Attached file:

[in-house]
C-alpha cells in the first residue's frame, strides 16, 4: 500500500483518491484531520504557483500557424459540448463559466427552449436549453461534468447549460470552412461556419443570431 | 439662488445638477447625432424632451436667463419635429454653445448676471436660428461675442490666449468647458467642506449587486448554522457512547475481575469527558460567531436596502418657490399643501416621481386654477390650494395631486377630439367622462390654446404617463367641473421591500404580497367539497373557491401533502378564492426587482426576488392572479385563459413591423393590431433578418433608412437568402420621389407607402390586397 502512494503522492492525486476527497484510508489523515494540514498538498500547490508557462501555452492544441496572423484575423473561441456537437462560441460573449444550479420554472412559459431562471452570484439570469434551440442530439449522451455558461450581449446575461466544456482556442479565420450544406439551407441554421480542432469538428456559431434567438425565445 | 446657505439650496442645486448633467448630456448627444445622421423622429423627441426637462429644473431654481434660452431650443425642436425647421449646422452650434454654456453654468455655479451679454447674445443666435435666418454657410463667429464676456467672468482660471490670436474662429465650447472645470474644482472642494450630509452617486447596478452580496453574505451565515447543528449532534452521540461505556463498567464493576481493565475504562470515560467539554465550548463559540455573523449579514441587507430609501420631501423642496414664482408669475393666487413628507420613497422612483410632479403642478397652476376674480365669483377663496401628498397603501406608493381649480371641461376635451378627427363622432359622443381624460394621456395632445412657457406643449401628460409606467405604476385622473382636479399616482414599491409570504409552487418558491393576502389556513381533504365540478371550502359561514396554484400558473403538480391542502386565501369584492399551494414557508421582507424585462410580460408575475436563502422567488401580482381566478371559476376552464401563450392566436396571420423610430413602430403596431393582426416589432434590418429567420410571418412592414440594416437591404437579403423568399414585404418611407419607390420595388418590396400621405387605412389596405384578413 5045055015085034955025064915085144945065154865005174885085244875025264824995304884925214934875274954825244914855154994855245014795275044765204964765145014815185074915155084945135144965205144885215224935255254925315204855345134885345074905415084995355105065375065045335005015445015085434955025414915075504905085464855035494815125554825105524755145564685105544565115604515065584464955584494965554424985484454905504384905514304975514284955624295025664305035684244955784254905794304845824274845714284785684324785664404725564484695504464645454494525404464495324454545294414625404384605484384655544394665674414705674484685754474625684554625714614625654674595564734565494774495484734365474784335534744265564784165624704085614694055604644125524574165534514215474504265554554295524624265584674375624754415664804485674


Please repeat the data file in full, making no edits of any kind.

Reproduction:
[in-house]
C-alpha cells in the first residue's frame, strides 16, 4: 500500500483518491484531520504557483500557424459540448463559466427552449436549453461534468447549460470552412461556419443570431 | 439662488445638477447625432424632451436667463419635429454653445448676471436660428461675442490666449468647458467642506449587486448554522457512547475481575469527558460567531436596502418657490399643501416621481386654477390650494395631486377630439367622462390654446404617463367641473421591500404580497367539497373557491401533502378564492426587482426576488392572479385563459413591423393590431433578418433608412437568402420621389407607402390586397 502512494503522492492525486476527497484510508489523515494540514498538498500547490508557462501555452492544441496572423484575423473561441456537437462560441460573449444550479420554472412559459431562471452570484439570469434551440442530439449522451455558461450581449446575461466544456482556442479565420450544406439551407441554421480542432469538428456559431434567438425565445 | 446657505439650496442645486448633467448630456448627444445622421423622429423627441426637462429644473431654481434660452431650443425642436425647421449646422452650434454654456453654468455655479451679454447674445443666435435666418454657410463667429464676456467672468482660471490670436474662429465650447472645470474644482472642494450630509452617486447596478452580496453574505451565515447543528449532534452521540461505556463498567464493576481493565475504562470515560467539554465550548463559540455573523449579514441587507430609501420631501423642496414664482408669475393666487413628507420613497422612483410632479403642478397652476376674480365669483377663496401628498397603501406608493381649480371641461376635451378627427363622432359622443381624460394621456395632445412657457406643449401628460409606467405604476385622473382636479399616482414599491409570504409552487418558491393576502389556513381533504365540478371550502359561514396554484400558473403538480391542502386565501369584492399551494414557508421582507424585462410580460408575475436563502422567488401580482381566478371559476376552464401563450392566436396571420423610430413602430403596431393582426416589432434590418429567420410571418412592414440594416437591404437579403423568399414585404418611407419607390420595388418590396400621405387605412389596405384578413 5045055015085034955025064915085144945065154865005174885085244875025264824995304884925214934875274954825244914855154994855245014795275044765204964765145014815185074915155084945135144965205144885215224935255254925315204855345134885345074905415084995355105065375065045335005015445015085434955025414915075504905085464855035494815125554825105524755145564685105544565115604515065584464955584494965554424985484454905504384905514304975514284955624295025664305035684244955784254905794304845824274845714284785684324785664404725564484695504464645454494525404464495324454545294414625404384605484384655544394665674414705674484685754474625684554625714614625654674595564734565494774495484734365474784335534744265564784165624704085614694055604644125524574165534514215474504265554554295524624265584674375624754415664804485674